Lead contamination victims win historic B4m payout

The Supreme Administrative Court Thursday ordered the Pollution Control Department (PCD) to pay nearly 4 million baht in compensation to 22 Karen villagers over lead contamination at Klity Creek.

Twenty-two ethnic Karen villagers affected by lead contamination in lower Klity Creek in Kanchanaburi’s Thong Pha Phum district celebrate their victory in a nine-year court battle against the Pollution Control Department at the Supreme Administrative Court yesterday. They also carry pictures of children suffering from lead poisoning in their village. TAWATCHAI KEMGUMNERD

The verdict ended a nine-year legal battle between the PCD and the locals, with no more avenues of appeal available.

Klity Creek, in Kanchanaburi's Thong Pha Phum district, was contaminated by water illegally discharged from a nearby lead factory operated by Lead Concentrate Co. The Department of Mineral Resources ordered the closure of the company in 1998, the same year the lead contamination was exposed.

The Central Administrative Court ruled in 2008 that the PCD was guilty of negligence for being too slow to clean up the lead-contaminated creek. The court ordered the department to pay compensation of 33,783 baht to each of the 22 victims, a total of 743,226 baht.

Both sides appealed against the decision to the Supreme Administrative Court.

The court Thursday upheld the lower court's ruling that the PCD was guilty of negligence for its slow clean-up operation, thus depriving the 22 Karen of water for personal use and consumption.

The court, however, increased the amount of compensation to be paid to each victim to 177,199.55 baht.

The court arrived at the higher figure by increasing the food allowance to be paid by the PCD from 350 baht per month to 700 baht a month. The compensation period was also extended from three years to 11 years, from 2002 to 2012.

Villager Yaserh Nasuansuwan, right, and other Karen from the Klity Creek area listen to the Supreme Administrative Court verdict that gave them a victory, but not closure. (AP Photo)

The court also ordered the PCD to pay 1,000 baht a month for nine years, from 2004 to 2012, for the loss of opportunity for the residents to make use of natural and biological resources.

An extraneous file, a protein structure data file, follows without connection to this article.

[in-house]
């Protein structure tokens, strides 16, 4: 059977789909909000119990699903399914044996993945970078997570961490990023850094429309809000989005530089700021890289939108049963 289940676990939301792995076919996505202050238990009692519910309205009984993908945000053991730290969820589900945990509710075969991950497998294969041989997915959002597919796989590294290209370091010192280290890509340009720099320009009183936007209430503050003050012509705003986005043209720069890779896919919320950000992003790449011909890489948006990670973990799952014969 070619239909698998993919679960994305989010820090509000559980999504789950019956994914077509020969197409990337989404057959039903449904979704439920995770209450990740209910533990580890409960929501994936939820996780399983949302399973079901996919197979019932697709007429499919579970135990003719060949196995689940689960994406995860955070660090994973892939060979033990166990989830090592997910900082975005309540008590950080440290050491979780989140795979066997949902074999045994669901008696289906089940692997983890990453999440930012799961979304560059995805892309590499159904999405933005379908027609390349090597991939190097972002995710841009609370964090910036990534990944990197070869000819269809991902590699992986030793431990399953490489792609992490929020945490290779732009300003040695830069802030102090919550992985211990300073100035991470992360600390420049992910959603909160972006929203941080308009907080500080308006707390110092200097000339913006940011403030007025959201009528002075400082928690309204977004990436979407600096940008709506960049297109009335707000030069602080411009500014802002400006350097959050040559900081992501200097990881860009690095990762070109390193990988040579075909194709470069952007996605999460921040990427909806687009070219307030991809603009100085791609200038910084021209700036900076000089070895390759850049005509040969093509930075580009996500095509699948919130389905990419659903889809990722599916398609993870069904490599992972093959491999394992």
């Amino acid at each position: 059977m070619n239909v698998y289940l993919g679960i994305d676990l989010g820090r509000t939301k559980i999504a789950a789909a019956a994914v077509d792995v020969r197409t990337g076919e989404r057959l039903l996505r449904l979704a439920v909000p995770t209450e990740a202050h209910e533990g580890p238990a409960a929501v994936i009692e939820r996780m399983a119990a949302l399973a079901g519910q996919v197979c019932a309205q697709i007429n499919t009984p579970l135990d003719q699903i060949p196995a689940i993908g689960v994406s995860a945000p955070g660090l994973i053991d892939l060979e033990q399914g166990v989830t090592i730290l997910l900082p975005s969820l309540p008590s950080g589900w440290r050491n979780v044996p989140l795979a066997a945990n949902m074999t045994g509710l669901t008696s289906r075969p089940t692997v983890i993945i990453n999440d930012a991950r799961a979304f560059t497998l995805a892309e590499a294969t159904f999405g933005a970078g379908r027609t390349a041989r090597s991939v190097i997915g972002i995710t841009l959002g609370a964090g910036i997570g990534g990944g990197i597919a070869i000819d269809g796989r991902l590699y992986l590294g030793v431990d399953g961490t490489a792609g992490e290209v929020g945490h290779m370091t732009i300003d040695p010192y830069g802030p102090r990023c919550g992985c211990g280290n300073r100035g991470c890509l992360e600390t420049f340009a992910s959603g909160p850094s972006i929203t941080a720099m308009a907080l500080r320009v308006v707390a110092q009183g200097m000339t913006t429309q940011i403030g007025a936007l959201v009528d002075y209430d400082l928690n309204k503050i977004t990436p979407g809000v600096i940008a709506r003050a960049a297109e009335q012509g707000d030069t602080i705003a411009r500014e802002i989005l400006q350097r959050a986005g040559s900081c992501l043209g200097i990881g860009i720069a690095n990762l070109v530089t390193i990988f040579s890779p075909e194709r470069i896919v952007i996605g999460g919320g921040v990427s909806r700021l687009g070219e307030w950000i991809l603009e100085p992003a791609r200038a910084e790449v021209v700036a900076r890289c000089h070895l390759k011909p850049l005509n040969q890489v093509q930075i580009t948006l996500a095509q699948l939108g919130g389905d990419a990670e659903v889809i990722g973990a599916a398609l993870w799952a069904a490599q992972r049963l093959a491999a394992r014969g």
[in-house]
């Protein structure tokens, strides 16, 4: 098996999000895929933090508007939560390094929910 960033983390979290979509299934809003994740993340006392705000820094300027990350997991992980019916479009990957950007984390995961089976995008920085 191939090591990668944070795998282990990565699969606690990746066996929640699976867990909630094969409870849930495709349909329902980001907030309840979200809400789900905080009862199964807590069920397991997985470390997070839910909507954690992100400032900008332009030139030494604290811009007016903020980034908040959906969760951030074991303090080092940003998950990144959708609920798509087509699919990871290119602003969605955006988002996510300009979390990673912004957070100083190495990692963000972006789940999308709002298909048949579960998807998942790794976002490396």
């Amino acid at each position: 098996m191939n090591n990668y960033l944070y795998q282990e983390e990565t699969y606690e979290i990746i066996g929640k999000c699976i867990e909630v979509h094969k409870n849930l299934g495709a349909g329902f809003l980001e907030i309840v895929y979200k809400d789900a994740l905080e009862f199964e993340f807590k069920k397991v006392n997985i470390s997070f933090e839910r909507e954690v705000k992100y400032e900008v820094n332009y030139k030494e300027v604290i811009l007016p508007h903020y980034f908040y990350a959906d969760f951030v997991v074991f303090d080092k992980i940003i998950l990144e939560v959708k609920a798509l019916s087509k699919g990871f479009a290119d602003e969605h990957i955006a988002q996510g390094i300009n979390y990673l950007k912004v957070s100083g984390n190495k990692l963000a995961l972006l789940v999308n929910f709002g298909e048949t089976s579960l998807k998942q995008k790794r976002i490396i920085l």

The court found that it took the PCD nine months after learning about the lead contamination to seek permission from the Royal Forest Department to rehabilitate the creek. Moreover, the PCD delayed the construction of a dyke to block lead-contaminated sediment from spreading further. The dyke was built in 2004, three years after the National Environment Board approved its construction, the court said.

The PCD's handling of the Klity Creek incident reflected the lack of a proper emergency response plan, which caused harmful pollution to spread into the environment and severely affect nearby residents, the court ruled. Affected residents were forced to buy drinking water and food as the water and aquatic animals in the creek were contaminated.

"Apart from paying compensation to residents, the PCD must act urgently to clean up the creek and bring lead levels back to acceptable levels. This includes testing lead levels in the water, creek sediment, fish and plants for at least one year and publicising the results to the locals," the court said.

Plaintiff Kamthon Srisuwanmaly, a 44-year-old Karen villager, said he was pleased with the ruling.

"We will continue to monitor the PCD's rehabilitation operation until the lead levels are back within a safe range," he said.

A lawyer representing the Klity Creek residents, Surachai Trong-ngam, of the Environmental Litigation and Advocacy for the Wants, said his group would join with academics, lawyers and Klity Creek locals to set up a committee to monitor the PCD's clean-up operation.

Speaking after the verdict was handed down, Wichien Jungrungruang, PCD director-general, said the department would seek money from the government to pay compensation to the 22 villagers.

However, he said the department would stick with its strategy of allowing the lead to dilute naturally, although lead tail piling near the creek would be removed.

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Writer: Apinya Wipatayotin
Position: Reporter